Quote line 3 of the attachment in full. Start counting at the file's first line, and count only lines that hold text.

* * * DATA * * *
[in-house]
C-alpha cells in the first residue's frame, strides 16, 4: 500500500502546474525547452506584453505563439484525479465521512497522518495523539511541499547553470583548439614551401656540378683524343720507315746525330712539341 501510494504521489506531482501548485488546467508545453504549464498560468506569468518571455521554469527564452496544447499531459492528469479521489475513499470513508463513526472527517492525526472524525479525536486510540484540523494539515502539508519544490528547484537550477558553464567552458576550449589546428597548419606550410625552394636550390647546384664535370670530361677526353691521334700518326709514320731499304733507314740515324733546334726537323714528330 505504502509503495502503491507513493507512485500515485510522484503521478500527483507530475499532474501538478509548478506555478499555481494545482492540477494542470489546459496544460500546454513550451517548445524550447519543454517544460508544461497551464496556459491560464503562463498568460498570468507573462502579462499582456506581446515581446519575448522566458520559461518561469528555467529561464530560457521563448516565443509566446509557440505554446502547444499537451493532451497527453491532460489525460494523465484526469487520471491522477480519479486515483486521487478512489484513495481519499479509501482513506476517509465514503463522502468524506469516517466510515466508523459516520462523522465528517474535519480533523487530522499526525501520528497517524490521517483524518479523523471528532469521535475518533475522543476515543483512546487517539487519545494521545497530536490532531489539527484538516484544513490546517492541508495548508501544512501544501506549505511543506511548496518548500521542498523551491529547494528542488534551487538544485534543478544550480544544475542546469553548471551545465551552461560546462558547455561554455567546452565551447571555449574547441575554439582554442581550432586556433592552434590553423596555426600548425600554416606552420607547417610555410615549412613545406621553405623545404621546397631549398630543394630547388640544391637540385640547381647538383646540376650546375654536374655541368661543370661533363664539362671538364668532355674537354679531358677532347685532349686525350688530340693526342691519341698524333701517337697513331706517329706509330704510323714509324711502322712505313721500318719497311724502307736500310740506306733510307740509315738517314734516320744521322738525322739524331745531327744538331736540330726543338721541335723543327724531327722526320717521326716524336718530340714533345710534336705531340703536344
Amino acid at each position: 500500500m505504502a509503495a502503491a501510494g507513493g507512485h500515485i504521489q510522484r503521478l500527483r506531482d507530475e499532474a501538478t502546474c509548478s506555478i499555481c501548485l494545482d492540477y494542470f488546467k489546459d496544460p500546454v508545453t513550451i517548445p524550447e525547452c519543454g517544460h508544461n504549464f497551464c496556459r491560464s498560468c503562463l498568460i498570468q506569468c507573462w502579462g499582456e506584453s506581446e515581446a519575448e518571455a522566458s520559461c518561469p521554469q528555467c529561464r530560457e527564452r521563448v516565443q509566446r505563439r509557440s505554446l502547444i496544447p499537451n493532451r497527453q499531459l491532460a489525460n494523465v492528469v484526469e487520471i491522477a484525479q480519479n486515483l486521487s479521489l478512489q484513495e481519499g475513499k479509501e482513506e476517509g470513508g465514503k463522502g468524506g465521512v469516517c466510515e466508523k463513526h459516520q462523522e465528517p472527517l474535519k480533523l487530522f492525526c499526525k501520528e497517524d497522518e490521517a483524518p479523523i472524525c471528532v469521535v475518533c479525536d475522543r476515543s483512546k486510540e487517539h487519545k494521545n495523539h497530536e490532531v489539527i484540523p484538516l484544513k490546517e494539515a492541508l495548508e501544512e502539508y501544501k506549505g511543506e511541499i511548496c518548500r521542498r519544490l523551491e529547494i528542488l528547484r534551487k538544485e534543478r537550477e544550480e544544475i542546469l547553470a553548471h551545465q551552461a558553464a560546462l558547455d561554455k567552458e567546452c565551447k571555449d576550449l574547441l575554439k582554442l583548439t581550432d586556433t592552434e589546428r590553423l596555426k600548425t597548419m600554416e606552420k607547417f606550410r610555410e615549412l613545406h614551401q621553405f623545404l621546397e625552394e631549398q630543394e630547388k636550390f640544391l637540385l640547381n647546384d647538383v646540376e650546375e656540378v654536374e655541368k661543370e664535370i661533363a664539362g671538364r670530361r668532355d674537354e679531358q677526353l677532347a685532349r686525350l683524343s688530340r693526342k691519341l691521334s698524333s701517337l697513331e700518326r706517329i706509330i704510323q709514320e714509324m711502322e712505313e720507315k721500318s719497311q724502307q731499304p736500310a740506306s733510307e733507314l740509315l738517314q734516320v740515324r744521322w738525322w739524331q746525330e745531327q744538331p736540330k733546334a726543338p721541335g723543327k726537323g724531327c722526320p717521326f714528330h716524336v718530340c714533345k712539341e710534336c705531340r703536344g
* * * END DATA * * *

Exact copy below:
Amino acid at each position: 500500500m505504502a509503495a502503491a501510494g507513493g507512485h500515485i504521489q510522484r503521478l500527483r506531482d507530475e499532474a501538478t502546474c509548478s506555478i499555481c501548485l494545482d492540477y494542470f488546467k489546459d496544460p500546454v508545453t513550451i517548445p524550447e525547452c519543454g517544460h508544461n504549464f497551464c496556459r491560464s498560468c503562463l498568460i498570468q506569468c507573462w502579462g499582456e506584453s506581446e515581446a519575448e518571455a522566458s520559461c518561469p521554469q528555467c529561464r530560457e527564452r521563448v516565443q509566446r505563439r509557440s505554446l502547444i496544447p499537451n493532451r497527453q499531459l491532460a489525460n494523465v492528469v484526469e487520471i491522477a484525479q480519479n486515483l486521487s479521489l478512489q484513495e481519499g475513499k479509501e482513506e476517509g470513508g465514503k463522502g468524506g465521512v469516517c466510515e466508523k463513526h459516520q462523522e465528517p472527517l474535519k480533523l487530522f492525526c499526525k501520528e497517524d497522518e490521517a483524518p479523523i472524525c471528532v469521535v475518533c479525536d475522543r476515543s483512546k486510540e487517539h487519545k494521545n495523539h497530536e490532531v489539527i484540523p484538516l484544513k490546517e494539515a492541508l495548508e501544512e502539508y501544501k506549505g511543506e511541499i511548496c518548500r521542498r519544490l523551491e529547494i528542488l528547484r534551487k538544485e534543478r537550477e544550480e544544475i542546469l547553470a553548471h551545465q551552461a558553464a560546462l558547455d561554455k567552458e567546452c565551447k571555449d576550449l574547441l575554439k582554442l583548439t581550432d586556433t592552434e589546428r590553423l596555426k600548425t597548419m600554416e606552420k607547417f606550410r610555410e615549412l613545406h614551401q621553405f623545404l621546397e625552394e631549398q630543394e630547388k636550390f640544391l637540385l640547381n647546384d647538383v646540376e650546375e656540378v654536374e655541368k661543370e664535370i661533363a664539362g671538364r670530361r668532355d674537354e679531358q677526353l677532347a685532349r686525350l683524343s688530340r693526342k691519341l691521334s698524333s701517337l697513331e700518326r706517329i706509330i704510323q709514320e714509324m711502322e712505313e720507315k721500318s719497311q724502307q731499304p736500310a740506306s733510307e733507314l740509315l738517314q734516320v740515324r744521322w738525322w739524331q746525330e745531327q744538331p736540330k733546334a726543338p721541335g723543327k726537323g724531327c722526320p717521326f714528330h716524336v718530340c714533345k712539341e710534336c705531340r703536344g